Any way to "inject" an INIT block into a different module?

Andy Wardley abw at
Fri May 30 13:26:36 BST 2008

I'm messing with INIT blocks, trying to get some methods auto-generated at
the right time.

Here's an example.  Let's say I have an amplifier.  Naturally, it goes up
to eleven.

     package Amp;
     use Control qw( volume sustain );

     sub volume {
         print "This amp goes up to eleven\n"

My Control module looks something like this:

     package Control;

     our @HOOKS;
     INIT { export(@_) for @HOOKS; }

     sub import {
         my $class = shift;
         push(@HOOKS, [(caller(0))[0], @_]);

     sub export {
         my $target = shift;
         no strict 'refs';

         foreach my $sub (@_) {
             if (defined &{"${target}::$sub"}) {
                 print "* skipping ${target}::$sub (already defined)\n";
             else {
                 print "* creating ${target}::$sub\n";
                 *{"${target}::$sub"} = sub {
                     print "Control $sub\n";

It creates simple accessor methods in the Amp class, or indeed any class
that you C<use> it in.  In this case, they're just dummy subs, but you
get the idea.

Because I don't want these auto-generated methods to overwrite any existing
methods that I've written (like volume()), we skip over any methods that
are already defined.  But to do this, we have to wait until the INIT phase
to give Perl a chance to parse all the source code and figure out what
methods have or haven't been defined.  So the import() method pushes the
stuff onto @HOOKS for the INIT block to subsequently pipe back via export().

So far so good (or evil, depending on your proximity to the crack pipe).
This small test program:

     use Amp;

Generates this output:

     * skipping Amp::volume (already defined)
     * creating Amp::sustain
     This amp goes up to eleven
     Control sustain

At first glance this is most satisfactory.  If I'm on already on ten, all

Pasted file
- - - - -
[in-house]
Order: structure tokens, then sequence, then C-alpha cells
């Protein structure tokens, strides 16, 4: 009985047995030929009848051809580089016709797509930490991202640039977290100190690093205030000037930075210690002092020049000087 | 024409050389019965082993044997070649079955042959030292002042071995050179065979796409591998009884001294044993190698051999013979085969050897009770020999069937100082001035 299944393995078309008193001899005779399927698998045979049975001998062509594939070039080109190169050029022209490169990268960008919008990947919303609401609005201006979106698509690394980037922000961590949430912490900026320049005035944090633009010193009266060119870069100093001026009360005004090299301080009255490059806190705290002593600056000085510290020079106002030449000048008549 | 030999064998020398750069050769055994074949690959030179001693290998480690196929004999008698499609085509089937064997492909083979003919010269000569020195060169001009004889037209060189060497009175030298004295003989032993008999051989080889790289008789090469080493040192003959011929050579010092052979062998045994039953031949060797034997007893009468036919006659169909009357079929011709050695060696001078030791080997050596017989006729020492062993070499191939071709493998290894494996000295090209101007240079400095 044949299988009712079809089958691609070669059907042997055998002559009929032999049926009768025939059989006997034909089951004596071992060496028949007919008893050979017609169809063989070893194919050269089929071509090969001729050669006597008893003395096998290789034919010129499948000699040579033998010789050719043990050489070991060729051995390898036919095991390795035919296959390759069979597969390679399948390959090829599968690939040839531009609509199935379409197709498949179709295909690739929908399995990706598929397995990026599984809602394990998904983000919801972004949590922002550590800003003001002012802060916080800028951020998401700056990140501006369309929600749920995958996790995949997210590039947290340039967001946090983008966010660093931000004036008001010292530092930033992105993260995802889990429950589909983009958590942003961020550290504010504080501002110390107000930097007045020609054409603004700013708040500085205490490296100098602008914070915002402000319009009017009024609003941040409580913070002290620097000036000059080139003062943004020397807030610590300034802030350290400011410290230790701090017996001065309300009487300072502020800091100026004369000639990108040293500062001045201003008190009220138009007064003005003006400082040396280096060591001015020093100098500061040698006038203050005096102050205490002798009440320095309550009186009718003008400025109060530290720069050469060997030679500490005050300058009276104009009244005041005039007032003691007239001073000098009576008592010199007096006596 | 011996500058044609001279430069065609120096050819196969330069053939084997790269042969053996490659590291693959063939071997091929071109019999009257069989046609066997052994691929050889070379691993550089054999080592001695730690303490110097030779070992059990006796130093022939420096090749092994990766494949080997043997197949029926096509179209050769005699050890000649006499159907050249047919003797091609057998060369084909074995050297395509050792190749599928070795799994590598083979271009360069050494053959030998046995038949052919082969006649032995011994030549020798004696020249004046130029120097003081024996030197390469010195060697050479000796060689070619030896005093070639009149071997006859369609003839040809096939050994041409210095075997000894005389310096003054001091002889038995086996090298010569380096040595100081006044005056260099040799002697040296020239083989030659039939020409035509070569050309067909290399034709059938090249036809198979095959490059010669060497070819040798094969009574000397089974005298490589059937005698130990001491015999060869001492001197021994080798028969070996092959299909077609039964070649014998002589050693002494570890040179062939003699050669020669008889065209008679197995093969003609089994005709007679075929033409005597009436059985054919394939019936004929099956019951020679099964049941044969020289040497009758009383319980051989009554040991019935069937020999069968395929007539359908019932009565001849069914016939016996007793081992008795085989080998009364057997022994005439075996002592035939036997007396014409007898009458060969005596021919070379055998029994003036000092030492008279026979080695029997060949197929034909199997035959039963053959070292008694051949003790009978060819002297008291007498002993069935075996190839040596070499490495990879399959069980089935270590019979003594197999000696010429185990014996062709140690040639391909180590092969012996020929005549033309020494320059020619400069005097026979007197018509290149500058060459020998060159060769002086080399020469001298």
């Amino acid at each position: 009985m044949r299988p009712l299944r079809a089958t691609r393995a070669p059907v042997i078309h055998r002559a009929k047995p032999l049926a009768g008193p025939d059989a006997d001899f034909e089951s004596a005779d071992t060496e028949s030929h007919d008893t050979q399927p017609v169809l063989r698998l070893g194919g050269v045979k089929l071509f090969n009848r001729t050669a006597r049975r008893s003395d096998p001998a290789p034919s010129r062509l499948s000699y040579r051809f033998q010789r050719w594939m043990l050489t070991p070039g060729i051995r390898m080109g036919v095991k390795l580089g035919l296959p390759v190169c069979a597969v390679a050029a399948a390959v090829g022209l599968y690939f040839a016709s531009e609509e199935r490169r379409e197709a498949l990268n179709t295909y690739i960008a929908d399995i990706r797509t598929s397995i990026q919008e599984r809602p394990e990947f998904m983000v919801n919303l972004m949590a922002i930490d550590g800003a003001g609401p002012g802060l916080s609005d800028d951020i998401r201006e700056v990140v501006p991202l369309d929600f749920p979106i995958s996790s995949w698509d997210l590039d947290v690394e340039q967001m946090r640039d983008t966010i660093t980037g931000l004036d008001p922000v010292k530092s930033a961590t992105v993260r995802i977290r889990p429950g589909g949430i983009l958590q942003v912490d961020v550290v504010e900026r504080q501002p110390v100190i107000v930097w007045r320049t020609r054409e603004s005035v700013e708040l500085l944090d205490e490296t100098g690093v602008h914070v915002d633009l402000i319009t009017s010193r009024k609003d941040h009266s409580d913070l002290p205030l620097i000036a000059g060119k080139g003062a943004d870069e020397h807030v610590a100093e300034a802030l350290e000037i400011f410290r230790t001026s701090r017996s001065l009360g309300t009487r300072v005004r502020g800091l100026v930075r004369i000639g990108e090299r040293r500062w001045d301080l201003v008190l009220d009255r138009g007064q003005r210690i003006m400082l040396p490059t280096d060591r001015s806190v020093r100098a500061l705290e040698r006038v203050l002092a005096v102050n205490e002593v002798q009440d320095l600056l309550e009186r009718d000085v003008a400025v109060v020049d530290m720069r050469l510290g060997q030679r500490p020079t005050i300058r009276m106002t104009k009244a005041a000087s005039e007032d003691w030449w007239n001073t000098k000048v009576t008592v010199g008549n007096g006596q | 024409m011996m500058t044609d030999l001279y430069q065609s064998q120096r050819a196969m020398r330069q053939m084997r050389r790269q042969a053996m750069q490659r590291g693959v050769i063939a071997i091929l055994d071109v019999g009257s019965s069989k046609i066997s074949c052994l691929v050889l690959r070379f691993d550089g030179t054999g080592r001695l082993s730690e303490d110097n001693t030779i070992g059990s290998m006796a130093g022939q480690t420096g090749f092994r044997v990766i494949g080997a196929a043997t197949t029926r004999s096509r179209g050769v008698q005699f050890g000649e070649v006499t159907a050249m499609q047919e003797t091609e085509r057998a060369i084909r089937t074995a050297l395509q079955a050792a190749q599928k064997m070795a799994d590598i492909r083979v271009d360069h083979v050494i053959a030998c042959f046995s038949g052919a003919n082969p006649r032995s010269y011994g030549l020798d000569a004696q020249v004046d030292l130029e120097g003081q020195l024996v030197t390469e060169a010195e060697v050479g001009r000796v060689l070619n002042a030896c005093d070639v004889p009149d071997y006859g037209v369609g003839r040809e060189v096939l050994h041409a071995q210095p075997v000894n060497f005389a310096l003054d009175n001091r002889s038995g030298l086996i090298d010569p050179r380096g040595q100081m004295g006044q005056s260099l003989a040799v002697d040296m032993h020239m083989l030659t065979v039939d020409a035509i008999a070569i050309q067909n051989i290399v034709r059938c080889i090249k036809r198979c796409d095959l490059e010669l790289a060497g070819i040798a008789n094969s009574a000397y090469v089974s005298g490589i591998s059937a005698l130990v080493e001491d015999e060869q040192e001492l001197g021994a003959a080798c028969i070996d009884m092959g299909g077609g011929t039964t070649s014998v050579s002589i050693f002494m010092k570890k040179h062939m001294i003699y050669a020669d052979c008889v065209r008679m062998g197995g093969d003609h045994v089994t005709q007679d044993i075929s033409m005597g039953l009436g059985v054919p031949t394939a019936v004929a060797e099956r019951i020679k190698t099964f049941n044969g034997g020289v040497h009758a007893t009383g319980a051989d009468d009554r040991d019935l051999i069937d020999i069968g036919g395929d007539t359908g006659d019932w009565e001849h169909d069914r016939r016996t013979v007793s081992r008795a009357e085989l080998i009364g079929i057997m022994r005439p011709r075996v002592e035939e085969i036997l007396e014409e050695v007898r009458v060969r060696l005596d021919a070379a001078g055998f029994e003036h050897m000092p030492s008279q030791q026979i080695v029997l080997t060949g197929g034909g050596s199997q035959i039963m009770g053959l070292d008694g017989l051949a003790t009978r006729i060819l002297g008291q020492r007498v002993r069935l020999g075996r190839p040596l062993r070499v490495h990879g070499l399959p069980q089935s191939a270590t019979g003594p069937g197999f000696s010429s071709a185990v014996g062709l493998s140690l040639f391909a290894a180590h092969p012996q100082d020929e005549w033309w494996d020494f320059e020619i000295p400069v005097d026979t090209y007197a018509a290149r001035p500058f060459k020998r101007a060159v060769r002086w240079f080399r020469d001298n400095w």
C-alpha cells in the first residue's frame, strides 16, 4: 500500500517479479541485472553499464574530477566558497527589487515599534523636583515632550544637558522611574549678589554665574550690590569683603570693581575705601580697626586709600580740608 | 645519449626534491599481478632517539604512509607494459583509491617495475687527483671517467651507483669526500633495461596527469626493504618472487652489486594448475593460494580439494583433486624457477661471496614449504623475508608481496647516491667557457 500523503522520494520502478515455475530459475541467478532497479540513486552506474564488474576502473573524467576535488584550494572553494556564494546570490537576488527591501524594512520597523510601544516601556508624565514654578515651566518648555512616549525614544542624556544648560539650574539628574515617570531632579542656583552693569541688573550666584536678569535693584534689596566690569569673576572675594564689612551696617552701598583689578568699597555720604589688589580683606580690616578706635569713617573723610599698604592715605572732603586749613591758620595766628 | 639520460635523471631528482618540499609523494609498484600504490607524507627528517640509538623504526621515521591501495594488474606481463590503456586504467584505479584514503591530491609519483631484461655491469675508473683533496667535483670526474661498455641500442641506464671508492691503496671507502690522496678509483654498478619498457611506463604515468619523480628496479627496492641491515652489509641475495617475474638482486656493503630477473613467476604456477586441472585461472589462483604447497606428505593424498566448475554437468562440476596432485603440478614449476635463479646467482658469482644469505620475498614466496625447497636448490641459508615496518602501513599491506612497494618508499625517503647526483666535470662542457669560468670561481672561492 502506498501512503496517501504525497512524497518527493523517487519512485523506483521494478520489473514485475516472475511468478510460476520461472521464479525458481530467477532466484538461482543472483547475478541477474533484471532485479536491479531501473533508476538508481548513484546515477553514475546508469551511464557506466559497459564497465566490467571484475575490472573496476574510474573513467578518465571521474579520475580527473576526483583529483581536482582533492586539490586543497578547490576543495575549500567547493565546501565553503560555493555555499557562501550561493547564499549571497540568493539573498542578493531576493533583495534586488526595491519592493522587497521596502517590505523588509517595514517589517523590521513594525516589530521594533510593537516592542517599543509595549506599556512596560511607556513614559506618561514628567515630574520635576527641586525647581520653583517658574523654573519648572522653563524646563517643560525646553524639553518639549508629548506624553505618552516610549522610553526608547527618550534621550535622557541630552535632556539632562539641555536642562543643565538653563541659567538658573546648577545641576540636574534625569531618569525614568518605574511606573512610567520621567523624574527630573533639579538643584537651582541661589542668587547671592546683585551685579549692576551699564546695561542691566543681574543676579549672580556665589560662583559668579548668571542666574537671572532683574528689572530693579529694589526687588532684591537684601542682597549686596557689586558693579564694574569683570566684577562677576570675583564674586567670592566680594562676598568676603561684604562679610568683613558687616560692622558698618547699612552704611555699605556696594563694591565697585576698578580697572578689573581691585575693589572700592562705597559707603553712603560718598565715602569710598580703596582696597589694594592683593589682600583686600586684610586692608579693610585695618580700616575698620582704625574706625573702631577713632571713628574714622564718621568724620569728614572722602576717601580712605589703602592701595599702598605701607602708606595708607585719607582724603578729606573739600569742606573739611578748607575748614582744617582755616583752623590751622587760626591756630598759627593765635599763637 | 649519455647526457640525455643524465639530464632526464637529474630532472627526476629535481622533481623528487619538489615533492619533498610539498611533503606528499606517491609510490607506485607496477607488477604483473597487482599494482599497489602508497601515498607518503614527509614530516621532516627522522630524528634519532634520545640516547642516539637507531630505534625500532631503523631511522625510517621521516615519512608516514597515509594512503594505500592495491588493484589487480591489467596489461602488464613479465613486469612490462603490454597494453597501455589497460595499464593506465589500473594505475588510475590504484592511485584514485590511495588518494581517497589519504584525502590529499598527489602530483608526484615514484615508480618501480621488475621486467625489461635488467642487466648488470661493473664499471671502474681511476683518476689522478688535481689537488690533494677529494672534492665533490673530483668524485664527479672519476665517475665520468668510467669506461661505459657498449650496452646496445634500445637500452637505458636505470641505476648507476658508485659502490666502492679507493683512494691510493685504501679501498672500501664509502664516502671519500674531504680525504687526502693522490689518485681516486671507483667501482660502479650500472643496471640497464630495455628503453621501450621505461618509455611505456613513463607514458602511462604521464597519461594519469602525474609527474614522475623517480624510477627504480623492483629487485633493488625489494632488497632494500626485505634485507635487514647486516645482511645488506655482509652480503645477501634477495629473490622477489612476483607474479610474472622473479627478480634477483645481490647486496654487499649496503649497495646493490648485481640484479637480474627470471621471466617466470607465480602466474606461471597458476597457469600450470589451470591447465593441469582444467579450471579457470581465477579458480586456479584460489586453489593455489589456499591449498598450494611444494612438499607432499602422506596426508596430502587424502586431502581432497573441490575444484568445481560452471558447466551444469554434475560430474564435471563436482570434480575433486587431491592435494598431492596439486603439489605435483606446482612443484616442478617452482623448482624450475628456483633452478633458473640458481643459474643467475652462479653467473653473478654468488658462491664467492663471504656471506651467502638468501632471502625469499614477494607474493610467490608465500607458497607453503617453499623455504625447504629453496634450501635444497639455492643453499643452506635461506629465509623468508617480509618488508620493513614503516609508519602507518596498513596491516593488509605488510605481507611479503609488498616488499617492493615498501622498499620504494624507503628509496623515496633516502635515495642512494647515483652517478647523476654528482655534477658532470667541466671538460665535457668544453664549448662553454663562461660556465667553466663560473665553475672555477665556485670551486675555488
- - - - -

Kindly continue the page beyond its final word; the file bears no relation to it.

the way up, on ten on my guitar, and I need that extra push over the cliff,
I can go up to eleven.  And I could go away and have a cup of tea and still
be hearing that sustain.

However, behind the glitzy facade of the topsy-turvy world of rock'n'roll,
there limps a small and fragile pony over-burdened with a heavy load of FAIL.
If you try and load the Amp module dynamically (let's say we're starting a
band and we haven't yet decided if we're going to be electric or acoustic),
like so:

     use Control qw( sex drugs );

     # later...
     eval "use Amp";

Then it blows chunks thusly:

     This amp goes up to eleven
     Can't locate object method "sustain" via package "Amp" at ...blah

Because, of course, the INIT time for my Control class has come and gone.

Now I realise that I can work around this by forcing the caller to do some
extra work, e.g. define their own INIT block or call a specific method
to generate the methods at the right time.  But I'm trying to figure out
if there's a way around it without requiring any extra work in the caller's
package.  If only for chuckles.

What I think I want to do, in conceptual terms at least, is to have my
Control module "export" an INIT block/action into the Amp module.  I know
I can't do that (at least I don't think I can, can I?) but that's the effect
that I'm after.

Any ideas?


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